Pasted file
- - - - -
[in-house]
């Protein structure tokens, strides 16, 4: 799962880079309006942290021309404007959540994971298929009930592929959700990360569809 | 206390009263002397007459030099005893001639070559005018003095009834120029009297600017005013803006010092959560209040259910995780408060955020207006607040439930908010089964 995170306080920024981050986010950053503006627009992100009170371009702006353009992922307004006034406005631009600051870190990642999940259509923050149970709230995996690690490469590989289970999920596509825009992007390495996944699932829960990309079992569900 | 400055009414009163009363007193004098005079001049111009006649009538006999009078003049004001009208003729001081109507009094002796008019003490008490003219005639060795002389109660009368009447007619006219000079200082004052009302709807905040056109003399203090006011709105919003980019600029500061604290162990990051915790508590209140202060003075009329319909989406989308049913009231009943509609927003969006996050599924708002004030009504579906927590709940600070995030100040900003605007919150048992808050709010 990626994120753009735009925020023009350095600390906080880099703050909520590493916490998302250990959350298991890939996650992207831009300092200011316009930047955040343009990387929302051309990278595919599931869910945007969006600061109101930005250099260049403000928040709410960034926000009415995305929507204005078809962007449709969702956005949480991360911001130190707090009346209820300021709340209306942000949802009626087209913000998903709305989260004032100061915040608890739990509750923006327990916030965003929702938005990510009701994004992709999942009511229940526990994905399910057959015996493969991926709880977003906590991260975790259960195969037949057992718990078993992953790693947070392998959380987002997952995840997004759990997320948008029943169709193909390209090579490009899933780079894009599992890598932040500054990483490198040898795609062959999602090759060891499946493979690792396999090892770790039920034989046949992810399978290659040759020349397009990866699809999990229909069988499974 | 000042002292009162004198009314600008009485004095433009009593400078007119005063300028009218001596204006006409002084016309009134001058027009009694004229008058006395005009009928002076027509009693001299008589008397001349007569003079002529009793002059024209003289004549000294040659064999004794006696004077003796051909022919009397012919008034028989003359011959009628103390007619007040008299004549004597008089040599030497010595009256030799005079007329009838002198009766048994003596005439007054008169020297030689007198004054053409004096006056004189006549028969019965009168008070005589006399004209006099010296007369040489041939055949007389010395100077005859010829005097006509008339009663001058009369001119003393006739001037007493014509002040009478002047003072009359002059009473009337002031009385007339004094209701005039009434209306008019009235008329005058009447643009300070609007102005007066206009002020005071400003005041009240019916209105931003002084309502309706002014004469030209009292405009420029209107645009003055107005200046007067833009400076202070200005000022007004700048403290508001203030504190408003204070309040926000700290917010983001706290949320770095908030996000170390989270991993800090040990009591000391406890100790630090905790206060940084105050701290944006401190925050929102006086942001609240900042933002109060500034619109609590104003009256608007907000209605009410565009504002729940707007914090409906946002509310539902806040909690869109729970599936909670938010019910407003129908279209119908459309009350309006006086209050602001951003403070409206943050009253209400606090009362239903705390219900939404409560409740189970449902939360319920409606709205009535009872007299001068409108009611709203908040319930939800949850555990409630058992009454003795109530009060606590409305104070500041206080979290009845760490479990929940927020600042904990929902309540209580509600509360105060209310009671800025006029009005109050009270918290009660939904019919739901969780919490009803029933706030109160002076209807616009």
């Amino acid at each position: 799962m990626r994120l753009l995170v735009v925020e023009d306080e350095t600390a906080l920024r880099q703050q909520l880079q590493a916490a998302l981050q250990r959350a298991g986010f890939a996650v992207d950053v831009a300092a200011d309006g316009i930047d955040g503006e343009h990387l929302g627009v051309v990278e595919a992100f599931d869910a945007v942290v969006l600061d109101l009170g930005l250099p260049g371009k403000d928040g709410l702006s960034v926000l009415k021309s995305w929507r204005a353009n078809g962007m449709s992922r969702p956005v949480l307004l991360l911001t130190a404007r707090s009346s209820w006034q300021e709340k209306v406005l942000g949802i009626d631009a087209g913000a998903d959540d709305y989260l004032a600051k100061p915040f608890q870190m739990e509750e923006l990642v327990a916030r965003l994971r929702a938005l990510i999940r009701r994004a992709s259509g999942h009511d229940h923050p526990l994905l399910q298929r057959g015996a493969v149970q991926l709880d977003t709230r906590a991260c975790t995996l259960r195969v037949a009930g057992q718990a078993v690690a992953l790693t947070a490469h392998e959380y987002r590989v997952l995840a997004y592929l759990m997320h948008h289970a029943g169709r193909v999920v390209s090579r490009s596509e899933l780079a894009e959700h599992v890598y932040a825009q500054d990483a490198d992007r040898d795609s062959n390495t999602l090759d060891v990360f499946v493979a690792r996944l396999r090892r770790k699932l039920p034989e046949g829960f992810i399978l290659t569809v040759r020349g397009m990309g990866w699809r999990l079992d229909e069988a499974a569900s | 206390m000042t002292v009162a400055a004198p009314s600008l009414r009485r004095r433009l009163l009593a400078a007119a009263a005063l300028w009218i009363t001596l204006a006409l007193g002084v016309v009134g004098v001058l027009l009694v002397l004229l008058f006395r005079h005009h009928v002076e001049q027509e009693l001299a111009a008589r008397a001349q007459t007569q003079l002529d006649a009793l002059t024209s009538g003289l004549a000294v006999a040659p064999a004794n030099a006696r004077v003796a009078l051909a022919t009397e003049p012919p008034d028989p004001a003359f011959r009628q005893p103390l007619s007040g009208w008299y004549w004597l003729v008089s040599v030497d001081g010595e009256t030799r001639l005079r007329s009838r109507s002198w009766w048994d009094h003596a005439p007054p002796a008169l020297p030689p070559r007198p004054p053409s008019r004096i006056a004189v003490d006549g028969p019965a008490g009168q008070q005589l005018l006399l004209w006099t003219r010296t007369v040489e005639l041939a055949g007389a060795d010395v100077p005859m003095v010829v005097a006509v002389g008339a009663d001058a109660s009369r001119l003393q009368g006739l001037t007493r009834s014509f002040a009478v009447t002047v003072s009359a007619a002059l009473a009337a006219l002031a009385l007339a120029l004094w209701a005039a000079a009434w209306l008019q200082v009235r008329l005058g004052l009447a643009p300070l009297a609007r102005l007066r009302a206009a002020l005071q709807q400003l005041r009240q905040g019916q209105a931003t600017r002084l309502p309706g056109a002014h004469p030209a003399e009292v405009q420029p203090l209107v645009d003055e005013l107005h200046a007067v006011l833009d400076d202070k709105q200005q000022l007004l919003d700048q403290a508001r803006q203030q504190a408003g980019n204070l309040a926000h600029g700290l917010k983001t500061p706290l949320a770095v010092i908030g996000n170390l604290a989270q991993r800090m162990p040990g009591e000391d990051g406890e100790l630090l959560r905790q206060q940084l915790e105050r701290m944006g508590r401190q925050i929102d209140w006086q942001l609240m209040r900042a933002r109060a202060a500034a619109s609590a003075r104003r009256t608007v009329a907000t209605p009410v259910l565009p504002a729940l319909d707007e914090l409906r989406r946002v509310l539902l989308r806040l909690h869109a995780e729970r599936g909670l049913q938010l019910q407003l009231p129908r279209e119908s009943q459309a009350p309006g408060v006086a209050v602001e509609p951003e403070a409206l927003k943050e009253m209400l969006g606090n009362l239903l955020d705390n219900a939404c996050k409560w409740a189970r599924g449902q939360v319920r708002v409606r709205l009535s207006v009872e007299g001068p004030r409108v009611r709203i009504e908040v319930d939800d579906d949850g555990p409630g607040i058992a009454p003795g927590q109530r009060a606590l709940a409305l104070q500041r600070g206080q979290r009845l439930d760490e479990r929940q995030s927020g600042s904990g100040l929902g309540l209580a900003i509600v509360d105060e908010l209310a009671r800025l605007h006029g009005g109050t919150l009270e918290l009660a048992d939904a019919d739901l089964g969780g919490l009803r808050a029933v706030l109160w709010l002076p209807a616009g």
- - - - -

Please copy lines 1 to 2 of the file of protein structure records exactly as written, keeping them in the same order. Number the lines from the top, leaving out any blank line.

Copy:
[in-house]
């Protein structure tokens, strides 16, 4: 799962880079309006942290021309404007959540994971298929009930592929959700990360569809 | 206390009263002397007459030099005893001639070559005018003095009834120029009297600017005013803006010092959560209040259910995780408060955020207006607040439930908010089964 995170306080920024981050986010950053503006627009992100009170371009702006353009992922307004006034406005631009600051870190990642999940259509923050149970709230995996690690490469590989289970999920596509825009992007390495996944699932829960990309079992569900 | 400055009414009163009363007193004098005079001049111009006649009538006999009078003049004001009208003729001081109507009094002796008019003490008490003219005639060795002389109660009368009447007619006219000079200082004052009302709807905040056109003399203090006011709105919003980019600029500061604290162990990051915790508590209140202060003075009329319909989406989308049913009231009943509609927003969006996050599924708002004030009504579906927590709940600070995030100040900003605007919150048992808050709010 990626994120753009735009925020023009350095600390906080880099703050909520590493916490998302250990959350298991890939996650992207831009300092200011316009930047955040343009990387929302051309990278595919599931869910945007969006600061109101930005250099260049403000928040709410960034926000009415995305929507204005078809962007449709969702956005949480991360911001130190707090009346209820300021709340209306942000949802009626087209913000998903709305989260004032100061915040608890739990509750923006327990916030965003929702938005990510009701994004992709999942009511229940526990994905399910057959015996493969991926709880977003906590991260975790259960195969037949057992718990078993992953790693947070392998959380987002997952995840997004759990997320948008029943169709193909390209090579490009899933780079894009599992890598932040500054990483490198040898795609062959999602090759060891499946493979690792396999090892770790039920034989046949992810399978290659040759020349397009990866699809999990229909069988499974 | 000042002292009162004198009314600008009485004095433009009593400078007119005063300028009218001596204006006409002084016309009134001058027009009694004229008058006395005009009928002076027509009693001299008589008397001349007569003079002529009793002059024209003289004549000294040659064999004794006696004077003796051909022919009397012919008034028989003359011959009628103390007619007040008299004549004597008089040599030497010595009256030799005079007329009838002198009766048994003596005439007054008169020297030689007198004054053409004096006056004189006549028969019965009168008070005589006399004209006099010296007369040489041939055949007389010395100077005859010829005097006509008339009663001058009369001119003393006739001037007493014509002040009478002047003072009359002059009473009337002031009385007339004094209701005039009434209306008019009235008329005058009447643009300070609007102005007066206009002020005071400003005041009240019916209105931003002084309502309706002014004469030209009292405009420029209107645009003055107005200046007067833009400076202070200005000022007004700048403290508001203030504190408003204070309040926000700290917010983001706290949320770095908030996000170390989270991993800090040990009591000391406890100790630090905790206060940084105050701290944006401190925050929102006086942001609240900042933002109060500034619109609590104003009256608007907000209605009410565009504002729940707007914090409906946002509310539902806040909690869109729970599936909670938010019910407003129908279209119908459309009350309006006086209050602001951003403070409206943050009253209400606090009362239903705390219900939404409560409740189970449902939360319920409606709205009535009872007299001068409108009611709203908040319930939800949850555990409630058992009454003795109530009060606590409305104070500041206080979290009845760490479990929940927020600042904990929902309540209580509600509360105060209310009671800025006029009005109050009270918290009660939904019919739901969780919490009803029933706030109160002076209807616009």